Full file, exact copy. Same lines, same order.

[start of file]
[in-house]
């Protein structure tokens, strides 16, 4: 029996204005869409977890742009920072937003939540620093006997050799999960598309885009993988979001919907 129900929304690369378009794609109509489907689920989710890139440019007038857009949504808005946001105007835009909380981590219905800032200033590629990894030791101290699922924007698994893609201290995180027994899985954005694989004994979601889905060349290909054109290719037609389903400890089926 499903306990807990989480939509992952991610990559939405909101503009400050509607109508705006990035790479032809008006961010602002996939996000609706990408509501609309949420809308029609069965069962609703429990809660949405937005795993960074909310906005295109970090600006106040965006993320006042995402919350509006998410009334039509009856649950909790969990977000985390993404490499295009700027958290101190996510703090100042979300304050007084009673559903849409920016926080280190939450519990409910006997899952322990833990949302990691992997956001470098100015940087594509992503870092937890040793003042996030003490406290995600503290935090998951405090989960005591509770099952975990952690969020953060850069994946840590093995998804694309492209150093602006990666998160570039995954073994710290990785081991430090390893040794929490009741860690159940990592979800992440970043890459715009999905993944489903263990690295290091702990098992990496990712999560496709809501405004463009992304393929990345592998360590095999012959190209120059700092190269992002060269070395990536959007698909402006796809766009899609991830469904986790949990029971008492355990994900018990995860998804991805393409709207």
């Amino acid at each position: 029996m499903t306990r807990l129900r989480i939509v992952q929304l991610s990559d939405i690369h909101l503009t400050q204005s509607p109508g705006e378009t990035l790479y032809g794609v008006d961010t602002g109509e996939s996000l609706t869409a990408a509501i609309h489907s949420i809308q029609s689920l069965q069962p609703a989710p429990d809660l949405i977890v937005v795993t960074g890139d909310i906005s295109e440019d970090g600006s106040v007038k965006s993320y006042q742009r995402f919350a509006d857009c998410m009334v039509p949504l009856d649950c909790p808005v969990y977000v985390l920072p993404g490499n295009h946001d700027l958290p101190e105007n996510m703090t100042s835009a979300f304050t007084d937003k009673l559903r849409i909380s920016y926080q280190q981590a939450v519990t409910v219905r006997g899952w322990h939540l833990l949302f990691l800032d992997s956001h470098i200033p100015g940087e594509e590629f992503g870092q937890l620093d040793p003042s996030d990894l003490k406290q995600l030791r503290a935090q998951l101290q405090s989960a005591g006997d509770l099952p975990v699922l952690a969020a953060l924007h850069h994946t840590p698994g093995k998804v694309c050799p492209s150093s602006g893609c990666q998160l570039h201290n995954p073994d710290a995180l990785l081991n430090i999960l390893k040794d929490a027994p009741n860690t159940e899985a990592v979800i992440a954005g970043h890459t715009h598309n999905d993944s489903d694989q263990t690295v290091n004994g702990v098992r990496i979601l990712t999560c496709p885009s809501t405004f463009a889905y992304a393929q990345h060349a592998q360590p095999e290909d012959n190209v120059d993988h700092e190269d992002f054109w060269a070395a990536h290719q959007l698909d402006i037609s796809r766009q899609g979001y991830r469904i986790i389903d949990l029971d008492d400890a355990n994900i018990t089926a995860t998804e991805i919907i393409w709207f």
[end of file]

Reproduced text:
[in-house]
């Protein structure tokens, strides 16, 4: 029996204005869409977890742009920072937003939540620093006997050799999960598309885009993988979001919907 129900929304690369378009794609109509489907689920989710890139440019007038857009949504808005946001105007835009909380981590219905800032200033590629990894030791101290699922924007698994893609201290995180027994899985954005694989004994979601889905060349290909054109290719037609389903400890089926 499903306990807990989480939509992952991610990559939405909101503009400050509607109508705006990035790479032809008006961010602002996939996000609706990408509501609309949420809308029609069965069962609703429990809660949405937005795993960074909310906005295109970090600006106040965006993320006042995402919350509006998410009334039509009856649950909790969990977000985390993404490499295009700027958290101190996510703090100042979300304050007084009673559903849409920016926080280190939450519990409910006997899952322990833990949302990691992997956001470098100015940087594509992503870092937890040793003042996030003490406290995600503290935090998951405090989960005591509770099952975990952690969020953060850069994946840590093995998804694309492209150093602006990666998160570039995954073994710290990785081991430090390893040794929490009741860690159940990592979800992440970043890459715009999905993944489903263990690295290091702990098992990496990712999560496709809501405004463009992304393929990345592998360590095999012959190209120059700092190269992002060269070395990536959007698909402006796809766009899609991830469904986790949990029971008492355990994900018990995860998804991805393409709207």
């Amino acid at each position: 029996m499903t306990r807990l129900r989480i939509v992952q929304l991610s990559d939405i690369h909101l503009t400050q204005s509607p109508g705006e378009t990035l790479y032809g794609v008006d961010t602002g109509e996939s996000l609706t869409a990408a509501i609309h489907s949420i809308q029609s689920l069965q069962p609703a989710p429990d809660l949405i977890v937005v795993t960074g890139d909310i906005s295109e440019d970090g600006s106040v007038k965006s993320y006042q742009r995402f919350a509006d857009c998410m009334v039509p949504l009856d649950c909790p808005v969990y977000v985390l920072p993404g490499n295009h946001d700027l958290p101190e105007n996510m703090t100042s835009a979300f304050t007084d937003k009673l559903r849409i909380s920016y926080q280190q981590a939450v519990t409910v219905r006997g899952w322990h939540l833990l949302f990691l800032d992997s956001h470098i200033p100015g940087e594509e590629f992503g870092q937890l620093d040793p003042s996030d990894l003490k406290q995600l030791r503290a935090q998951l101290q405090s989960a005591g006997d509770l099952p975990v699922l952690a969020a953060l924007h850069h994946t840590p698994g093995k998804v694309c050799p492209s150093s602006g893609c990666q998160l570039h201290n995954p073994d710290a995180l990785l081991n430090i999960l390893k040794d929490a027994p009741n860690t159940e899985a990592v979800i992440a954005g970043h890459t715009h598309n999905d993944s489903d694989q263990t690295v290091n004994g702990v098992r990496i979601l990712t999560c496709p885009s809501t405004f463009a889905y992304a393929q990345h060349a592998q360590p095999e290909d012959n190209v120059d993988h700092e190269d992002f054109w060269a070395a990536h290719q959007l698909d402006i037609s796809r766009q899609g979001y991830r469904i986790i389903d949990l029971d008492d400890a355990n994900i018990t089926a995860t998804e991805i919907i393409w709207f």